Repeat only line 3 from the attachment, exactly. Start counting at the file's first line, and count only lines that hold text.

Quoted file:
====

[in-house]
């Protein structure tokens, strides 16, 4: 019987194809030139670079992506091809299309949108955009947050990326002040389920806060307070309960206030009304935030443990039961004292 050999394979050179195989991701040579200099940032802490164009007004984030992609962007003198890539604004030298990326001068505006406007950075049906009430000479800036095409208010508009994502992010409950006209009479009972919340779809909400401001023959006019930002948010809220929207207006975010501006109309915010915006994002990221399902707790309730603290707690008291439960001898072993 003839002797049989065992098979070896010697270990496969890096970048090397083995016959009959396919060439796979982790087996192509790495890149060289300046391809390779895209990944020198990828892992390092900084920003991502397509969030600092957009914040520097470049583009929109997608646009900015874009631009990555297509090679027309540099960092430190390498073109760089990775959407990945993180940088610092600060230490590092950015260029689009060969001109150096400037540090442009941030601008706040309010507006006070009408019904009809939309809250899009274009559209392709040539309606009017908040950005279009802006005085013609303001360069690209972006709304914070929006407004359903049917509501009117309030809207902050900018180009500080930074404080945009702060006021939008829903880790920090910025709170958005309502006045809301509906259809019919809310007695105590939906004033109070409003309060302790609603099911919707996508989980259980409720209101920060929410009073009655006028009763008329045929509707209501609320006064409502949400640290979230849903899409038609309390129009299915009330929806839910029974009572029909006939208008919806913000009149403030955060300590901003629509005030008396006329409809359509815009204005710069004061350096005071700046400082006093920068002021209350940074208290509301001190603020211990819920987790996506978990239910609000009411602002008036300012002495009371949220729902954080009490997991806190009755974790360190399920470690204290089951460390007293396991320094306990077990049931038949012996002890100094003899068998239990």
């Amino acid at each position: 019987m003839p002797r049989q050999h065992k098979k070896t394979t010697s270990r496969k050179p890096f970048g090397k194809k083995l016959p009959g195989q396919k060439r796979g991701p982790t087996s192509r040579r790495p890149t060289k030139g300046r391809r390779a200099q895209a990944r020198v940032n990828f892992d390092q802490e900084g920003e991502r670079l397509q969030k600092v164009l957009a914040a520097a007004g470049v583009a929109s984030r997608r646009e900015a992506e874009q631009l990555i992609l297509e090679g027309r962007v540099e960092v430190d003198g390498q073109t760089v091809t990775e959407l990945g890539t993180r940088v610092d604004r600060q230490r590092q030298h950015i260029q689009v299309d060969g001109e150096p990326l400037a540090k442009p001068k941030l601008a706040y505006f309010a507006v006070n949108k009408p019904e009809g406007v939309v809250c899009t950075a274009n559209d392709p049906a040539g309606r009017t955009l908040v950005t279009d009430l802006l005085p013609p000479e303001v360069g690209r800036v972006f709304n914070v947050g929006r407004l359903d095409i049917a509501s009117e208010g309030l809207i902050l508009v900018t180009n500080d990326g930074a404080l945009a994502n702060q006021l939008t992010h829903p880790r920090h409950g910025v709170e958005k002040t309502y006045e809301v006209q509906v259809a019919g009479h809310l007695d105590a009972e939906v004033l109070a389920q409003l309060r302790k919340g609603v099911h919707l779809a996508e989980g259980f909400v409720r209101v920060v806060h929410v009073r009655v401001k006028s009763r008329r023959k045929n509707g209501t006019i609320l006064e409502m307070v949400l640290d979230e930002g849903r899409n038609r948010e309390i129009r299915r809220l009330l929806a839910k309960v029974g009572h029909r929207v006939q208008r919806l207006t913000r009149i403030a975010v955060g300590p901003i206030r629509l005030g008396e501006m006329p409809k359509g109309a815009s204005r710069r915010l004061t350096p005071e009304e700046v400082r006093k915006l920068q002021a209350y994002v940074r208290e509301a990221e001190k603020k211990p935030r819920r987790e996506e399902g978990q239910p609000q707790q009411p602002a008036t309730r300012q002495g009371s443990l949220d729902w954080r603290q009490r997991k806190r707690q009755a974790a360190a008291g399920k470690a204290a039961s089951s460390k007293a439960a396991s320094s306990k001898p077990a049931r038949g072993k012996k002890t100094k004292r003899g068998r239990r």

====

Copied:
């Amino acid at each position: 019987m003839p002797r049989q050999h065992k098979k070896t394979t010697s270990r496969k050179p890096f970048g090397k194809k083995l016959p009959g195989q396919k060439r796979g991701p982790t087996s192509r040579r790495p890149t060289k030139g300046r391809r390779a200099q895209a990944r020198v940032n990828f892992d390092q802490e900084g920003e991502r670079l397509q969030k600092v164009l957009a914040a520097a007004g470049v583009a929109s984030r997608r646009e900015a992506e874009q631009l990555i992609l297509e090679g027309r962007v540099e960092v430190d003198g390498q073109t760089v091809t990775e959407l990945g890539t993180r940088v610092d604004r600060q230490r590092q030298h950015i260029q689009v299309d060969g001109e150096p990326l400037a540090k442009p001068k941030l601008a706040y505006f309010a507006v006070n949108k009408p019904e009809g406007v939309v809250c899009t950075a274009n559209d392709p049906a040539g309606r009017t955009l908040v950005t279009d009430l802006l005085p013609p000479e303001v360069g690209r800036v972006f709304n914070v947050g929006r407004l359903d095409i049917a509501s009117e208010g309030l809207i902050l508009v900018t180009n500080d990326g930074a404080l945009a994502n702060q006021l939008t992010h829903p880790r920090h409950g910025v709170e958005k002040t309502y006045e809301v006209q509906v259809a019919g009479h809310l007695d105590a009972e939906v004033l109070a389920q409003l309060r302790k919340g609603v099911h919707l779809a996508e989980g259980f909400v409720r209101v920060v806060h929410v009073r009655v401001k006028s009763r008329r023959k045929n509707g209501t006019i609320l006064e409502m307070v949400l640290d979230e930002g849903r899409n038609r948010e309390i129009r299915r809220l009330l929806a839910k309960v029974g009572h029909r929207v006939q208008r919806l207006t913000r009149i403030a975010v955060g300590p901003i206030r629509l005030g008396e501006m006329p409809k359509g109309a815009s204005r710069r915010l004061t350096p005071e009304e700046v400082r006093k915006l920068q002021a209350y994002v940074r208290e509301a990221e001190k603020k211990p935030r819920r987790e996506e399902g978990q239910p609000q707790q009411p602002a008036t309730r300012q002495g009371s443990l949220d729902w954080r603290q009490r997991k806190r707690q009755a974790a360190a008291g399920k470690a204290a039961s089951s460390k007293a439960a396991s320094s306990k001898p077990a049931r038949g072993k012996k002890t100094k004292r003899g068998r239990r």